Ether to FI: 3 Years to the First Million & a Net Worth Update

Guess who officially has their first million dollars? None other than Ether to FI, our periodic anonymous anesthesiologist and guest author. Congratulations are in order!

I don’t know the precise date when we had our first million, but I believe it was six or seven years after I finished residency. In other words, it took me at least twice as long to accumulate a nest egg of that size.

At the risk of sounding like an old fuddy-duddy, I’m going to say that back in my day, there were no physician personal finance blogs, and the terms “financial independence” and “FIRE” were either obscure or non-existent. People certainly weren’t writing about it, talking about it, or chasing it like they are today!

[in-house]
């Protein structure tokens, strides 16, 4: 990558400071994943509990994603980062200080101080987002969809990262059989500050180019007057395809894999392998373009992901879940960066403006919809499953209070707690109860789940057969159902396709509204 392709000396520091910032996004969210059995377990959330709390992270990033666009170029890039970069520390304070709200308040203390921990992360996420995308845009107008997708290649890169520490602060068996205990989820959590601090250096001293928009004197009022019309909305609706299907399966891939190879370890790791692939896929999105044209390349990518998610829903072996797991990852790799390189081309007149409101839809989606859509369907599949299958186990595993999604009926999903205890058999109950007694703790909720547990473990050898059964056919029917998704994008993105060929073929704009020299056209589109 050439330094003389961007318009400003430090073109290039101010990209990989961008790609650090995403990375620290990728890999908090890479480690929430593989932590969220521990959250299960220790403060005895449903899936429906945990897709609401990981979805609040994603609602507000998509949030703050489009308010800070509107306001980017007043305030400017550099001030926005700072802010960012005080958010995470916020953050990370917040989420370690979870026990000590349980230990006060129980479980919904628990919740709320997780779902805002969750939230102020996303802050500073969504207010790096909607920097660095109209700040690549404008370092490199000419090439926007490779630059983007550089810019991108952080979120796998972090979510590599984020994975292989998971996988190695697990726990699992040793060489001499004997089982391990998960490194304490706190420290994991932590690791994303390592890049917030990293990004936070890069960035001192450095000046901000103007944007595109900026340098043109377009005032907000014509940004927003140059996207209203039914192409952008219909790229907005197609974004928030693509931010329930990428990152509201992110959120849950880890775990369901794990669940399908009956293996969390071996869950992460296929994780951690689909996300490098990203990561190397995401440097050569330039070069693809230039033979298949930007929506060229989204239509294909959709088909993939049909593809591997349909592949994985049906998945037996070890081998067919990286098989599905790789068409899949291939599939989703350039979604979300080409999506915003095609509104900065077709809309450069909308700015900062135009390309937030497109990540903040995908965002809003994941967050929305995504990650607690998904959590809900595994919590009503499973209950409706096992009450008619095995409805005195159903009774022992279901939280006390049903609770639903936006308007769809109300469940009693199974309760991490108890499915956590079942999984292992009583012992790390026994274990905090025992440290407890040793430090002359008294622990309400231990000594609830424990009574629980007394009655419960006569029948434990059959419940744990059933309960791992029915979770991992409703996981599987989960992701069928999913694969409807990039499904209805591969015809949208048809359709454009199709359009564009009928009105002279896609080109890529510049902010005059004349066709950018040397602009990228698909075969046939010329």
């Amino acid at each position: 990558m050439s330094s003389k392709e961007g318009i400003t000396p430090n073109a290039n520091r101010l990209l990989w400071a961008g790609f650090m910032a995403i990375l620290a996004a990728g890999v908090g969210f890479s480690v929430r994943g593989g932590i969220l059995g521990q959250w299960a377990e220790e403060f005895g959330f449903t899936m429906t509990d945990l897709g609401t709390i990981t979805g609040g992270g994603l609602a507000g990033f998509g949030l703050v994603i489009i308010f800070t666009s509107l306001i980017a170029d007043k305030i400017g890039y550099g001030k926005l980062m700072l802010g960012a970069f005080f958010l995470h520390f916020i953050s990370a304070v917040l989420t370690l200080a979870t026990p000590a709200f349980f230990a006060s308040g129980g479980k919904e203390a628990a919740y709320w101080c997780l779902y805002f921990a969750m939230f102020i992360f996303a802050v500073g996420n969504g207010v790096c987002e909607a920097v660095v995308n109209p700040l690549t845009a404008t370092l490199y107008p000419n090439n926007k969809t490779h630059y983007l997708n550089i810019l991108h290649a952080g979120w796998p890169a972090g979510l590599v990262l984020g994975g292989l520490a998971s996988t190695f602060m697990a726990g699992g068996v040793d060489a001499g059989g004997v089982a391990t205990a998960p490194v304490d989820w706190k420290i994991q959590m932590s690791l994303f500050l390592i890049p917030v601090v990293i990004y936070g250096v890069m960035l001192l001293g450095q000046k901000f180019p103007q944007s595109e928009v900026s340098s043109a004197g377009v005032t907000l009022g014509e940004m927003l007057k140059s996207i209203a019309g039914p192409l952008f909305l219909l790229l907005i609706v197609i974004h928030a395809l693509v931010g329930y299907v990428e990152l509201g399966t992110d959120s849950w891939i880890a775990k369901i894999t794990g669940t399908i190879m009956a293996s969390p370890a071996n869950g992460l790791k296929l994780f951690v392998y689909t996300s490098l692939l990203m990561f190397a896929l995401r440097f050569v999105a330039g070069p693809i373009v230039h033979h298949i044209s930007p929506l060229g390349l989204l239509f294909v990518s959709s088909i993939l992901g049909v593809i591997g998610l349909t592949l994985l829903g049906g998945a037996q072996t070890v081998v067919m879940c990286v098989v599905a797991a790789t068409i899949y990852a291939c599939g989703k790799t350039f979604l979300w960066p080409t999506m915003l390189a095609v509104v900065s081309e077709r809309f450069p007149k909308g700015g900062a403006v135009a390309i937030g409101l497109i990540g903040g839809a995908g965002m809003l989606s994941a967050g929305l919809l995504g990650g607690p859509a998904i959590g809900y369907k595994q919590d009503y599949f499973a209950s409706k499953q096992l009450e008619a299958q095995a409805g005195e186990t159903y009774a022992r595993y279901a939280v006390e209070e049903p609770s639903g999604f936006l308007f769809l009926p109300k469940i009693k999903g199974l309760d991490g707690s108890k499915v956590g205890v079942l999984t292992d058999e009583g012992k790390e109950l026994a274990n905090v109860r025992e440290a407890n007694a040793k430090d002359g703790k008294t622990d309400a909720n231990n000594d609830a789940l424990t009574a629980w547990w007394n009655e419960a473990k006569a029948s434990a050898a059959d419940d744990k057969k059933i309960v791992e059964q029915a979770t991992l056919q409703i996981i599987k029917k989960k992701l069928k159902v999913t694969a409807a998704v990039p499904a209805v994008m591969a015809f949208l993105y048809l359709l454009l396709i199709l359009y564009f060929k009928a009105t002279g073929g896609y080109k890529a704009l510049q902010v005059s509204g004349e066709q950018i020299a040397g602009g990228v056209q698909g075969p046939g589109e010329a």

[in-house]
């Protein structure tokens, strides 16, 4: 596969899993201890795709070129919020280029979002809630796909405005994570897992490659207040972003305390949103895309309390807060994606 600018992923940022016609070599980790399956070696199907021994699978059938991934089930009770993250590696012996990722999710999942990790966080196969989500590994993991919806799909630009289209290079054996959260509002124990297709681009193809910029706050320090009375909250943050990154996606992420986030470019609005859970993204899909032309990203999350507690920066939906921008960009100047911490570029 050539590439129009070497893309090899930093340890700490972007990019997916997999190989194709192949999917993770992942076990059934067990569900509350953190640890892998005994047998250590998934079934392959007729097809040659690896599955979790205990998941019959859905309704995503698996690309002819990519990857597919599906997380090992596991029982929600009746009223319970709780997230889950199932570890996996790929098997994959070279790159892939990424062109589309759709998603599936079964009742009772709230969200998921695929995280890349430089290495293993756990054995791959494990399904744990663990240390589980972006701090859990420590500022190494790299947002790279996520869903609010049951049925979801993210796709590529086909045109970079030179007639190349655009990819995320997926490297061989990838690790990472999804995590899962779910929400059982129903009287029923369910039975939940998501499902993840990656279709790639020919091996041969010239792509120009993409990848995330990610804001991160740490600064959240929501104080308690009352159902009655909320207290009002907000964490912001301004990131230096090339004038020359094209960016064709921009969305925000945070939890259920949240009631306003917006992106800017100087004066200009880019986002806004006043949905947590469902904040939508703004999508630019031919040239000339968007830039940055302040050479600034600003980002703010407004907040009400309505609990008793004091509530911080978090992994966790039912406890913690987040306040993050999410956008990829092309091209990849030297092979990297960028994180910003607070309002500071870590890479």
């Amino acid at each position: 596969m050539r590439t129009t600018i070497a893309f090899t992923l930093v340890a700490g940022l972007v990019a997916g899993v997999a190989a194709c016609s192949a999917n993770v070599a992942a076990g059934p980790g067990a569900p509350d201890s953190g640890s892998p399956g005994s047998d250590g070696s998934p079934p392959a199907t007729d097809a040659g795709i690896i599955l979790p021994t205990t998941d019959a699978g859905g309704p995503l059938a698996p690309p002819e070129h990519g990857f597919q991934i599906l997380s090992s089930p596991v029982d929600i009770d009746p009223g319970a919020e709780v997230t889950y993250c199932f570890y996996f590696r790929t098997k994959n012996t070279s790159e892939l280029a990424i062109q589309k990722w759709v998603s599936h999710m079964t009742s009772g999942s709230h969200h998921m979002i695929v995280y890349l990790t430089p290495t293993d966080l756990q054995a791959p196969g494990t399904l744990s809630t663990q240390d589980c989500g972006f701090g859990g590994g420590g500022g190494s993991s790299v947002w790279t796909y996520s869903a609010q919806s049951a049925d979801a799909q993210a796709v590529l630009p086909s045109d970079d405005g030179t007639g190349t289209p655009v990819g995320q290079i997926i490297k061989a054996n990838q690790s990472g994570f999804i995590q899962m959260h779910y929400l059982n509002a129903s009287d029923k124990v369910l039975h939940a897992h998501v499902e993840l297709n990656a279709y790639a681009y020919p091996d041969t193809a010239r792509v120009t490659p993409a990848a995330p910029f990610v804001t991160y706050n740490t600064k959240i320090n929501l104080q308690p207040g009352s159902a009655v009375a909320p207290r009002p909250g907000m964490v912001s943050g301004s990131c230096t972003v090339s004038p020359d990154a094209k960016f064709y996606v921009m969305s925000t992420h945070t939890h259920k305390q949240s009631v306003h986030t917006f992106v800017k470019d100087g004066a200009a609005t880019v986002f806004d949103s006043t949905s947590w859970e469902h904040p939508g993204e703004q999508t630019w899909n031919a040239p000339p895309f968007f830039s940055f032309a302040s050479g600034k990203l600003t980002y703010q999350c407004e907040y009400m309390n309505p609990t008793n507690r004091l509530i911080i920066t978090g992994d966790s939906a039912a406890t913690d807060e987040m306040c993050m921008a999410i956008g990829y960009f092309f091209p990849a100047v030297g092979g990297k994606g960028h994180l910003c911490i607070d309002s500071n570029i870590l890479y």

I’m delighted that today’s physicians now have a better roadmap and that doctors like E.T.F. are traveling that road and sharing their highs and lows as they pass the waypoints. Today’s post represents a high and I wish the good doctor success in reaching his next million in short order. While it’s true that the late October downturn may have brought their net worth back below $1 Million, that’s what one should expect when invested in stocks, and that would give them another opportunity to pass the milestone yet again!

 

first-million

 

Ether to FI: 3 Years to the First Million & a Net Worth Update

 

Three years and one month, to be exact.

 

How does it feel to have a $1 Million net-worth?

 

It is both exciting and anti-climactic. I was updating the net-worth spreadsheet and glanced down at the balance, and there it was—the mythical $1 million. As a little kid, I thought about all the things I would buy when I was worth a million dollars. Well, tiny E.T.F., a million dollars, is not what it used to be. A million dollars in the decade I was born, the 1980s, would be $3,158,737.86 in 2020.